Wine is certainly not my drink of choice, but tycoon management games certainly are. Terroir is a tycoon simulator about managing your own vineyard. Developed and published by General Interactive Co, releasing on PC on 20 September 2017 after successfully being Greenlit before the process closed a few months ago.
The first aspect of Terroir which stood out to me was the game’s aesthetic. The minimalist art style attracted me when I first came across this title. The clean and simple UI also stands out as one of the game’s strong points. Whilst menu structure is very limiting, you can easily find any relevant information within a click or two. I did find that when trying to read some menu items that some text is cut off and is unreadable due to a line being in the way. This may have been down to the resolution I was playing on, but it did leave me wondering what the mystery text was that I couldn’t see.
The menus were nice to look at, but along with the hidden text problem, a number of tooltips also have a horrendous flashing problem when mousing over them and this too doesn’t aid the legibility of valuable information.
One of wine makings key elements is time; and the way Terroir handles the passing of time is pretty special too. As you can see from the screenshots your camera angle is mainly focused on your vineyard, and and day/night pass by as the stars and sky fly by circling around your farm. This simple animation added a lot of character to what could have quite easily have been substituted with a bland clock snuck in the corner of the UI.
Terroir offers a relaxing soundtrack, in fact even before jumping into the game I left it on the main menu screen for a little while whilst I finished up a few jobs because of how relaxing the soundtrack was. There isn’t much variety when it comes to the music though. There just seems to be the one track thus far, so I can only imagine that it will grow repetitive after more than a couple of hours of gameplay.
The game offers a short and basic tutorial which is at least made bearable by some mediocre voice acting. If not for this voice acting I would have found it a heck of a lot more of a task to understand the basics of the game, as the in game manual is just pages and pages full of text which gives me anxiety just thinking about reading through them all from scratch.
The aim of Terroir is to built up a vineyard which not only pays for itself, but also generates profits. You do this by growing, picking, producing and selling your wine at retailers. If you have played another tycoon game, Game Dev Tycoon, then you will be familiar with the mechanics. After you pick your grapes at their optimal ripeness, you must then fiddle around with sliders in order to produce the perfect wine. A lot of trail and error goes into this method, much like there is in there other games of this style, but there is some methodology behind it.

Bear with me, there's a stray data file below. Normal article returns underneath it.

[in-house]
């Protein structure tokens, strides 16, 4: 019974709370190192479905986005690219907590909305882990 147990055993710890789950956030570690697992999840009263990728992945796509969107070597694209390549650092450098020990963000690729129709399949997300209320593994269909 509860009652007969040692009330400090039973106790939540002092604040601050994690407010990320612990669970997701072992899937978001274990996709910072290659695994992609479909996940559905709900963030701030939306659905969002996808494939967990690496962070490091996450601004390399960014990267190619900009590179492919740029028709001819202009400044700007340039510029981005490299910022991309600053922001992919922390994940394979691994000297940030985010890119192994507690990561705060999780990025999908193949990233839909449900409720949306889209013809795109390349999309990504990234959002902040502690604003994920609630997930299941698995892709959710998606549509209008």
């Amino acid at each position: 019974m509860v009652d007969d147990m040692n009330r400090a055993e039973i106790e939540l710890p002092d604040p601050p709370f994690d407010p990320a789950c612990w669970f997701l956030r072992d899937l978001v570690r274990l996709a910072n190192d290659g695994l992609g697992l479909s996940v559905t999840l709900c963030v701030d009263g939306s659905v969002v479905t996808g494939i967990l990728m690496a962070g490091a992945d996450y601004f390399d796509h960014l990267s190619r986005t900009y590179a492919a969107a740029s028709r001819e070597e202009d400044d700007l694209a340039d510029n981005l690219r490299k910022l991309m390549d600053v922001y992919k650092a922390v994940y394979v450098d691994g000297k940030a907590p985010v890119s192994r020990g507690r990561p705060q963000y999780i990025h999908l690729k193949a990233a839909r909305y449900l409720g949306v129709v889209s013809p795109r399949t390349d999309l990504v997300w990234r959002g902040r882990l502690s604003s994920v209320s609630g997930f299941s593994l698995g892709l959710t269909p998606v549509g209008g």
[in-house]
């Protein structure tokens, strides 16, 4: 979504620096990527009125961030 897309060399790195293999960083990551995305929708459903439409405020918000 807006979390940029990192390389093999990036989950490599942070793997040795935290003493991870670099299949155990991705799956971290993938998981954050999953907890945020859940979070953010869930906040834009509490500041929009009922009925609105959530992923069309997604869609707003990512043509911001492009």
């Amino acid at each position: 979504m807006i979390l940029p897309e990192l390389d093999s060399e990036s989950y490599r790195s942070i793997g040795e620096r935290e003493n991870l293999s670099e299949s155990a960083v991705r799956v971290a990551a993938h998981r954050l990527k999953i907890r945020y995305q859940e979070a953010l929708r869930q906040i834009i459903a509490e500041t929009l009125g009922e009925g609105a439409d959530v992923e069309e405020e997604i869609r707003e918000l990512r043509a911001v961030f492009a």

Once you have created your wine, you must then get it reviewed by critics. For some reason, it is then the critic's job to choose how much you can sell the wine for. Whilst the price they give will probably be right and end up in you selling the wine at marker, but maybe you want to be the Apple of the wine industry and have a 300% markup on everything you sell. Having the option to price your own products should really have been a standard feature.
Whilst you can pretty much work out the best combination of sliders for your wine creation, a good portion of the game also requires some luck too. You can only harvest your fruits at a certain time of year, and you should only pick the fruit when they are at their optimal ripeness in order to not have negative effects on the statistics of your wine. Sometimes when the harvesting months roll around, your grapes are either no where near being ripe enough, or they have been left out in the sun too long and lost all their flavour. This is caused by the randomly generated weather patterns, so no matter how good your recipe is for the wine, you are still at the mercy of dice rolls every year. This ultimately left me feeling frustrated during my time playing. I must have gone through 5 or 6 yearly rotations of having horrendous weather which left me with unripe fruit which then results in wacky stats on your wine. Poor stats basically mean poor reviews, poor reviews then mean you can only sell it for bottom of the wine barrel prices. Dealing with adverse weather effects is certainly part of the wine making process, but it doesn’t mean it makes my gameplay experience any more fun.
After three or four hours or so of battling with the elements, I came to the conclusion that I wasn’t exactly having a huge amount of fun. I was just sort of playing, and fiddling with sliders. I have to say, I learnt quite a bit about the wine making process, but I can’t say it was my most enjoyable tycoon experience ever. I would have hoped for a better tutorial system to explain more of the game’s features, rather than having the player read through a thick virtual handbook.
The pleasing art style and relaxing soundtrack certainly pull back some points for Terroir, but ultimately unless you are an absolute wine enthusiast wanting to get a taste for running your own vineyard, you may just want to check out Games Dev Tycoon.